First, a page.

Granger causality (GC) is a method for determining whether and how two time series exert causal influences one over the other. As it is easy to implement through vector autoregressive (VAR) models and can be generalized to the multivariate case, GC has spread in many different areas of research such as neuroscience and network physiology. In its basic formulation, the computation of GC involves two different regressions, taking respectively into account the whole past history of the investigated multivariate time series (full model) and the past of all time series except the putatively causal time series (restricted model). However, the restricted model cannot be represented through a finite order VAR process and, when few data samples are available or the number of time series is very high, the estimation of GC exhibits a strong reduction in accuracy. To mitigate these problems, improved estimation strategies have been recently implemented, including state space (SS) models and partial conditioning (PC) approaches. In this work, we propose a new method to compute GC which combines SS and PC and tests it together with other four commonly used estimation approaches. In simulated networks of linearly interacting time series, we show the possibility to reconstruct the network structure even in challenging conditions of data samples available.

Antonacci Y., Astolfi L., & Faes L. (2021). Testing different methodologies for Granger causality estimation: A simulation study. In European Signal Processing Conference (pp. 940-944). European Signal Processing Conference, EUSIPCO [10.23919/Eusipco47968.2020.9287405].

Testing different methodologies for Granger causality estimation: A simulation study

Antonacci Y.
;
Faes L.
2021

Abstract

Granger causality (GC) is a method for determining whether and how two time series exert causal influences one over the other. As it is easy to implement through vector autoregressive (VAR) models and can be generalized to the multivariate case, GC has spread in many different areas of research such as neuroscience and network physiology. In its basic formulation, the computation of GC involves two different regressions, taking respectively into account the whole past history of the investigated multivariate time series (full model) and the past of all time series except the putatively causal time series (restricted model). However, the restricted model cannot be represented through a finite order VAR process and, when few data samples are available or the number of time series is very high, the estimation of GC exhibits a strong reduction in accuracy. To mitigate these problems, improved estimation strategies have been recently implemented, including state space (SS) models and partial conditioning (PC) approaches. In this work, we propose a new method to compute GC which combines SS and PC and tests it together with other four commonly used estimation approaches. In simulated networks of linearly interacting time series, we show the possibility to reconstruct the network structure even in challenging conditions of data samples available.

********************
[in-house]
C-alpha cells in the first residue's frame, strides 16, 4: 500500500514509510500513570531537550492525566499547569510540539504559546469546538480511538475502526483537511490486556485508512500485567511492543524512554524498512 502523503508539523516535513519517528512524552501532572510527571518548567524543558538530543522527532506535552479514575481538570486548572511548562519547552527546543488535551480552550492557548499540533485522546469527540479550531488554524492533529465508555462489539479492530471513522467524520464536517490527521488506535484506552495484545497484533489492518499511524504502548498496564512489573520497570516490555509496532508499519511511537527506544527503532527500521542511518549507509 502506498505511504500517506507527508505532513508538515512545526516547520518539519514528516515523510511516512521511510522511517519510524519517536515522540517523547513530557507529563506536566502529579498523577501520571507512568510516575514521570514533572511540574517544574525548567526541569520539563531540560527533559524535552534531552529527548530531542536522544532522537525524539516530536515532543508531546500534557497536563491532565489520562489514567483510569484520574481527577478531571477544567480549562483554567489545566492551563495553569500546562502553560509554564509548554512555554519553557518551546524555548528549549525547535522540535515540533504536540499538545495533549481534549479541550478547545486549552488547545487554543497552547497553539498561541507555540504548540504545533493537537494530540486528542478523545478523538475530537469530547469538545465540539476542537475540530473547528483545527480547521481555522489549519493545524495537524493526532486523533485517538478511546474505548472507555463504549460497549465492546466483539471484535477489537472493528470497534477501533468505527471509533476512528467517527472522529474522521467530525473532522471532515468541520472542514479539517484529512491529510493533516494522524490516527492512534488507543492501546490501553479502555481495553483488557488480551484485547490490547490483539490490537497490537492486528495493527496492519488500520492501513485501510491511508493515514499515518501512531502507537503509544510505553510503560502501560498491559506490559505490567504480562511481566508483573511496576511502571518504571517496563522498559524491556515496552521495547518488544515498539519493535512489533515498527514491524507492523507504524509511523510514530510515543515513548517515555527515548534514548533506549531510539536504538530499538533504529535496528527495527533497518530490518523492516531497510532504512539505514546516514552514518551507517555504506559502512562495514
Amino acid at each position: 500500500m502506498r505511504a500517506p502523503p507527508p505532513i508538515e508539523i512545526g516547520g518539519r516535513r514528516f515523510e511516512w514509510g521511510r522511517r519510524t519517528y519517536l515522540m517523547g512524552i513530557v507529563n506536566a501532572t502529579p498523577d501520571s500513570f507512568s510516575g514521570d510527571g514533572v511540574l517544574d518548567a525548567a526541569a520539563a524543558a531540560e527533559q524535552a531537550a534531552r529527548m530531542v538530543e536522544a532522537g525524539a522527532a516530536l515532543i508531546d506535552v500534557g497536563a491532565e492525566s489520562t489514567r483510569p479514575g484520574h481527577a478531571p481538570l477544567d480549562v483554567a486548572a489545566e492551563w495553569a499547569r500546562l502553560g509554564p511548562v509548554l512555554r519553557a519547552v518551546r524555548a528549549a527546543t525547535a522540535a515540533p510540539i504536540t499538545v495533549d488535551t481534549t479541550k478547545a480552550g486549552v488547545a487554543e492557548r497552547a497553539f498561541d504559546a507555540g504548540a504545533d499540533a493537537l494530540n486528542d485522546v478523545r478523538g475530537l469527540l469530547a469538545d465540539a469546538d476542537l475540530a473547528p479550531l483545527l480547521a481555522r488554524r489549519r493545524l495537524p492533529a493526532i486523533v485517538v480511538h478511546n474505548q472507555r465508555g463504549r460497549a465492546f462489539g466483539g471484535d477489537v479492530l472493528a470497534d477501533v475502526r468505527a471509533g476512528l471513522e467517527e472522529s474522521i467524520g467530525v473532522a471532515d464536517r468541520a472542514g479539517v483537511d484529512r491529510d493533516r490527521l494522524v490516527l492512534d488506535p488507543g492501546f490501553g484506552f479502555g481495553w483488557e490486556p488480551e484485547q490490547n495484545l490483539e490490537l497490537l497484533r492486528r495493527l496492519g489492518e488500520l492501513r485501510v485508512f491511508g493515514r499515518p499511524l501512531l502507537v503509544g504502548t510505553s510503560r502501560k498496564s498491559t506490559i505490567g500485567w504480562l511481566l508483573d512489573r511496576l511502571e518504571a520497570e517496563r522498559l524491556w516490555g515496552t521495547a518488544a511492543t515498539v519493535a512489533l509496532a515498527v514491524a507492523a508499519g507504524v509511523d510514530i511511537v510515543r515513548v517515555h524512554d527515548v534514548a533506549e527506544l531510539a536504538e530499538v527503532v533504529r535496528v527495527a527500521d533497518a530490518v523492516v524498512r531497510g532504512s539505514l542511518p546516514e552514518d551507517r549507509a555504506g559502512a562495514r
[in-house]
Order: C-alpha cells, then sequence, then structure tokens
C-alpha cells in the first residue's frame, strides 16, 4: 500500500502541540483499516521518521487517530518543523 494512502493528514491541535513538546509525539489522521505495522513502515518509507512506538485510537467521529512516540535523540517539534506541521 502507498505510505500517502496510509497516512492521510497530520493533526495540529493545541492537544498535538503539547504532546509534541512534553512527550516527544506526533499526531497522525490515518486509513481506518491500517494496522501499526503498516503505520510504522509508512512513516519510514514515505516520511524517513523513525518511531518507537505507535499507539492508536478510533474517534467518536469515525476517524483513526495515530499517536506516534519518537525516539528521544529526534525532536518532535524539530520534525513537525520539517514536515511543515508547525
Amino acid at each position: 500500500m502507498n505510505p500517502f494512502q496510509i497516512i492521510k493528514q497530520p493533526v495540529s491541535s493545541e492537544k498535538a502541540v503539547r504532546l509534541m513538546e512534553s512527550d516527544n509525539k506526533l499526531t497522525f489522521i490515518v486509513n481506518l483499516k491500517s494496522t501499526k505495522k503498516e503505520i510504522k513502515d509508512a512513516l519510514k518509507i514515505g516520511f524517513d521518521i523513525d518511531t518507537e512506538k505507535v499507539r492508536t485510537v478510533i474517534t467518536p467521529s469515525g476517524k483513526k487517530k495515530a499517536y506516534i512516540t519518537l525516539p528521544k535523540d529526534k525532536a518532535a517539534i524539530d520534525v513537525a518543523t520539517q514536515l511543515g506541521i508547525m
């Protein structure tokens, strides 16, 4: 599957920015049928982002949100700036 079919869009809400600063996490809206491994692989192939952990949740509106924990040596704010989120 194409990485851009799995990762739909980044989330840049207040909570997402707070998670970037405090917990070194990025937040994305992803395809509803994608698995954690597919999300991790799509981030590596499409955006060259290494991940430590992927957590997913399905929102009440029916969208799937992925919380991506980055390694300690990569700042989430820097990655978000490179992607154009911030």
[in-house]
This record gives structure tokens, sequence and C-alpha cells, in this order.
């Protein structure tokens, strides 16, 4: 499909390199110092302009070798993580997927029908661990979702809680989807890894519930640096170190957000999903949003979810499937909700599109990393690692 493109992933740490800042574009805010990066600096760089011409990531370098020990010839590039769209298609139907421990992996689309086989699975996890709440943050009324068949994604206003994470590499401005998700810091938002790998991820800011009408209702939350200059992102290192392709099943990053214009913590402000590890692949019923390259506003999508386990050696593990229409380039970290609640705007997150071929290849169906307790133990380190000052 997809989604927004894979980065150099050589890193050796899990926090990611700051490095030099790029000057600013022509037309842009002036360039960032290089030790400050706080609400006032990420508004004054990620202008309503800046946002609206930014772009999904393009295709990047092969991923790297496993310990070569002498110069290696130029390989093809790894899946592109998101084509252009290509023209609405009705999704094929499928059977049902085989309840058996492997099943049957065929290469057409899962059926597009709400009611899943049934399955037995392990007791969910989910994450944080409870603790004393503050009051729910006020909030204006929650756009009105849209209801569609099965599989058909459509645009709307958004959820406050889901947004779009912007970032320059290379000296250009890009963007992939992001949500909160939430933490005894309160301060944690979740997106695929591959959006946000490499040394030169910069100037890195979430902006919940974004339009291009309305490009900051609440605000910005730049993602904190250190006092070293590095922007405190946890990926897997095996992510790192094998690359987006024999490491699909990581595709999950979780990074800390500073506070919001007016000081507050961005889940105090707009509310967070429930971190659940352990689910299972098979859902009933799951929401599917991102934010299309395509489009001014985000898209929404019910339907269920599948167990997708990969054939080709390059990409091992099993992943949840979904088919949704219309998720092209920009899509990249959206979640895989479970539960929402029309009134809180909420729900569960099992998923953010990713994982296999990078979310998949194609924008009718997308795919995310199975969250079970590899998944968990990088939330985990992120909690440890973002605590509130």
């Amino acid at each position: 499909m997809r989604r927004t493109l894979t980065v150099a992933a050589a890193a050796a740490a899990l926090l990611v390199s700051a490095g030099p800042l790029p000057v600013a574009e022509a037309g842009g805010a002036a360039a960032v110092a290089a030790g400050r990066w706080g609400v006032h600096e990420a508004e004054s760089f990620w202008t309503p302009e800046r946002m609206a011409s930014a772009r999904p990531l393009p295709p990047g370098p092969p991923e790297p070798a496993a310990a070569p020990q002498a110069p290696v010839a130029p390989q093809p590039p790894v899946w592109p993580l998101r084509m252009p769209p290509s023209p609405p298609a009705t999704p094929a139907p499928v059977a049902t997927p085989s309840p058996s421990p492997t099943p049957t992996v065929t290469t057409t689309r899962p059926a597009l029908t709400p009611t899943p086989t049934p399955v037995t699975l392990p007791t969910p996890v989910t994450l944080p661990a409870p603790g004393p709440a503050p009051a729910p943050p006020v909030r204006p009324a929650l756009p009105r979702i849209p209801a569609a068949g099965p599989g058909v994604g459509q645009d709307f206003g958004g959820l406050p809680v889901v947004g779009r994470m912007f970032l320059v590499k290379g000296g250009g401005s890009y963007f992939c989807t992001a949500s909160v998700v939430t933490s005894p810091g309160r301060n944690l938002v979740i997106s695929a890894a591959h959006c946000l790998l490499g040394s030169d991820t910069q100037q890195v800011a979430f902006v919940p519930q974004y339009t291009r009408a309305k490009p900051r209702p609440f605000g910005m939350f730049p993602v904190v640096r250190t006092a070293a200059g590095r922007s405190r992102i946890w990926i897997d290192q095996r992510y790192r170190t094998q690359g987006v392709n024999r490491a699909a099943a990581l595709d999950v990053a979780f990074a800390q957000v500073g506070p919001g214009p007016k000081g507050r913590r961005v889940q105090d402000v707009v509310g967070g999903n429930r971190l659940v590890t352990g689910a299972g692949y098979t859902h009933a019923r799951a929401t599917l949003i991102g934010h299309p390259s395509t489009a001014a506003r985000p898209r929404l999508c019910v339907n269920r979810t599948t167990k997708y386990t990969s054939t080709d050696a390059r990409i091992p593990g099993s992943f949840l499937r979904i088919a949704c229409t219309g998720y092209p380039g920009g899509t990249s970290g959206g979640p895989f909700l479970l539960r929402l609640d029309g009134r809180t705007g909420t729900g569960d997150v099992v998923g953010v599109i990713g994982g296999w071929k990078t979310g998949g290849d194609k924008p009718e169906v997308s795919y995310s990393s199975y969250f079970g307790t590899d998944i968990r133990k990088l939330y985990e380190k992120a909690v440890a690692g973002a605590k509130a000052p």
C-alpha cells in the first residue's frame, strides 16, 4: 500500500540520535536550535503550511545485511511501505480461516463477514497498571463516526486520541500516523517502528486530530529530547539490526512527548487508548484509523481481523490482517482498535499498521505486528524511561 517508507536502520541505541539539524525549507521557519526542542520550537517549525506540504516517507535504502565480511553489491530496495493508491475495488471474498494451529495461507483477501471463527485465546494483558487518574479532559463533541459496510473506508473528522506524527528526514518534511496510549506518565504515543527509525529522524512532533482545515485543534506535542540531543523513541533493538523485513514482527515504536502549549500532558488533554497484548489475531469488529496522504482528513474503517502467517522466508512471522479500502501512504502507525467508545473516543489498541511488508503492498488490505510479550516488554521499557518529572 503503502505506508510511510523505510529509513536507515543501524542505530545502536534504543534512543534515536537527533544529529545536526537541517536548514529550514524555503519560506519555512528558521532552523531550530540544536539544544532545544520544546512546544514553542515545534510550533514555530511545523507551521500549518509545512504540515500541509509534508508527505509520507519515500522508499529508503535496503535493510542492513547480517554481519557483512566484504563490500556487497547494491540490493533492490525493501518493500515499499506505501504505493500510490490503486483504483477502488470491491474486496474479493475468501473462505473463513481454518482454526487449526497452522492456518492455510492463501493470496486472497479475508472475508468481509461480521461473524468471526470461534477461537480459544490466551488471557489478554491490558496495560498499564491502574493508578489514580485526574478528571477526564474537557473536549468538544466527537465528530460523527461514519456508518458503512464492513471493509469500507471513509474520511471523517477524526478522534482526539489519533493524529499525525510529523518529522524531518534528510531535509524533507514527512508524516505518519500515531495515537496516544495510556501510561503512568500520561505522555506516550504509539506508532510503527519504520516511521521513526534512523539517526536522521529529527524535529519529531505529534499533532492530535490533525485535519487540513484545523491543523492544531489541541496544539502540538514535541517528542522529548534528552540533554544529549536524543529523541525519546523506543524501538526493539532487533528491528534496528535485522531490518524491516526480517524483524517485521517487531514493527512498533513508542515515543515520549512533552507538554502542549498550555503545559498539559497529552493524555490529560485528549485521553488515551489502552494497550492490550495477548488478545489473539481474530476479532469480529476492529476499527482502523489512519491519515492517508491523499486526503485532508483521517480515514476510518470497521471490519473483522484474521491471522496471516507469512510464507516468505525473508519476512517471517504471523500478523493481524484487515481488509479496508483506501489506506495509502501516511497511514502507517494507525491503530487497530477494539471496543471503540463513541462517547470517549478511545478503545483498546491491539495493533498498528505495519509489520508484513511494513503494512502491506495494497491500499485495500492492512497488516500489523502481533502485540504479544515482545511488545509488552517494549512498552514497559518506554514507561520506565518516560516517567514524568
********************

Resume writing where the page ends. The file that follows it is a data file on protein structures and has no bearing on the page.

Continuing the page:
Settore ING-INF/06 - Bioingegneria Elettronica E Informatica
978-9-0827-9705-3
Antonacci Y., Astolfi L., & Faes L. (2021). Testing different methodologies for Granger causality estimation: A simulation study. In European Signal Processing Conference (pp. 940-944). European Signal Processing Conference, EUSIPCO [10.23919/Eusipco47968.2020.9287405].
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Utilizza questo identificativo per citare o creare un link a questo documento: http://hdl.handle.net/10447/480354
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